the way we interview is all wrong

(disclaimer: this is directed at companies who hire IT folks, programmers and QA folks specifically. I don't know how this will map across domains, but it might. Thanks for reading anyway. Also, I tend to use masculine pronouns for brevity. typing his/her s/he all the time gets in the way of writing and reading)

I'm going to cover this from both sides (company and candidate), so don't fret. I'll get to you in a sec.

tl;dr
Dear interviewer: ask open-ended questions and make them write code. writing code in the real world isn't a pop-quiz, don't make the interview a pop-quiz. Dear programmer: have code you can show.

Before I go too far, let me quantify my soapbox a bit: Some programming and OO fundamentals are required to make it in software. --The same way some knowledge of Italian is required to get around in Italy. We all need some foundation to be walking-man conversant. I'm not debating that. What I am concerned with, however, is the indoctrination that when we interview candidates, we have to quiz them on these foundations. Skip it.

if the candidate is knowledgeable, the vocabulary you're looking for will be there naturally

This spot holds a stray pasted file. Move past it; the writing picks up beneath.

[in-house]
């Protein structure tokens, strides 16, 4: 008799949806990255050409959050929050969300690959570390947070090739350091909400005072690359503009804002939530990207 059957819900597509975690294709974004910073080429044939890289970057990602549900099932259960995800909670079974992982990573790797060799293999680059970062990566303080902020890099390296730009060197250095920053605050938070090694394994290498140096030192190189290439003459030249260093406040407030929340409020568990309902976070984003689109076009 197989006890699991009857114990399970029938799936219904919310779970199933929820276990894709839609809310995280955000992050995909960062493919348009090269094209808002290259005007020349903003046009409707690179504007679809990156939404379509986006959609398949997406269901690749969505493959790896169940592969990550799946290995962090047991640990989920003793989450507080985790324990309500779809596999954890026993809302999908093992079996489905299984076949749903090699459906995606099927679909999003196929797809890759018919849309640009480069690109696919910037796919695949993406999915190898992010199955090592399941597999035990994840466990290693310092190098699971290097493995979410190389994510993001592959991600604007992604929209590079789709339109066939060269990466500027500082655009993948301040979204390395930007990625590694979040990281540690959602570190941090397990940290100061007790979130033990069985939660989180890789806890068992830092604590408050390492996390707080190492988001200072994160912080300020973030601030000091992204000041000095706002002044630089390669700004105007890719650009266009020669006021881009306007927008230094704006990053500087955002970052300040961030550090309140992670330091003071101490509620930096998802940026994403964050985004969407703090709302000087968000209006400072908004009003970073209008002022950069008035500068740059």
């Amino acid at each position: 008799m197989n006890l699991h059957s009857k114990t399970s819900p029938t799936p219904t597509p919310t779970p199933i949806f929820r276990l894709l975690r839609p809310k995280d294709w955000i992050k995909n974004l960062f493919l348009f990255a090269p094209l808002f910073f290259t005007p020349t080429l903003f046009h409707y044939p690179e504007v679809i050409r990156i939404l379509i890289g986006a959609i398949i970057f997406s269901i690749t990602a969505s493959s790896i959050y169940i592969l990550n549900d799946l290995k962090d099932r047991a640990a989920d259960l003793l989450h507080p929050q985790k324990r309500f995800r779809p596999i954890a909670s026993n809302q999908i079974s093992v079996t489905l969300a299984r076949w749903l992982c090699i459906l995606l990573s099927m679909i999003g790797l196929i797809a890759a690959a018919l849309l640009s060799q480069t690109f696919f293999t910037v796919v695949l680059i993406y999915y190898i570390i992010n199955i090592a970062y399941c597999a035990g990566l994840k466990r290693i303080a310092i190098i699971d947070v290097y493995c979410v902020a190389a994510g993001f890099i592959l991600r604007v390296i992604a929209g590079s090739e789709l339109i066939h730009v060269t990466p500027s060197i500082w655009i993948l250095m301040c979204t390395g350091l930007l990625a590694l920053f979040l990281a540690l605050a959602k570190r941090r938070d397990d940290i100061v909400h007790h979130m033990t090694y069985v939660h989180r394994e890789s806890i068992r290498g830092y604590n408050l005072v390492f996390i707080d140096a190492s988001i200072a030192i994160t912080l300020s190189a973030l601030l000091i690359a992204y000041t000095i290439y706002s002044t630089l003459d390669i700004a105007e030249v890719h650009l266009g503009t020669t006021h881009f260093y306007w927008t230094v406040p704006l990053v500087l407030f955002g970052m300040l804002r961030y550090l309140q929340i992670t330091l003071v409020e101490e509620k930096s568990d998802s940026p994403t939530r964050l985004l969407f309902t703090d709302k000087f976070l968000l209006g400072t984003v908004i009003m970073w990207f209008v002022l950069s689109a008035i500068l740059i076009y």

The worst interview formats I've been a part of --as candidate or interviewer-- are the canned list of questions and syntax memorization quizzes. Knowing what an Observer pattern is one thing, knowing when to apply and experience implementing it is much more valuable. Here's a non-programming example: I could spend a couple nights Googling about appendectomies, but do you want me taking yours out? (no, you don't --I got into software for a reason). Don't interview for memorization. Interview for experience and application. How do you do that? Ask open-ended questions. (Insert plug for STAR interviewing) I don't mind leading with, "Can you describe what an Observer pattern is?" --but that's a closed question; "yes" or "no" ends the inquiry. Definitely follow up with, "okay, tell me of a situation where you recognized the need, how it was applied, and what were the outcomes?" This gets us to a real conversation and we can uncover what the candidate knows and --maybe more importantly-- how they communicate. One of my favorite questions, after the candidate has spent some time detailing a project or implementation, is to ask what they would go back and refactor.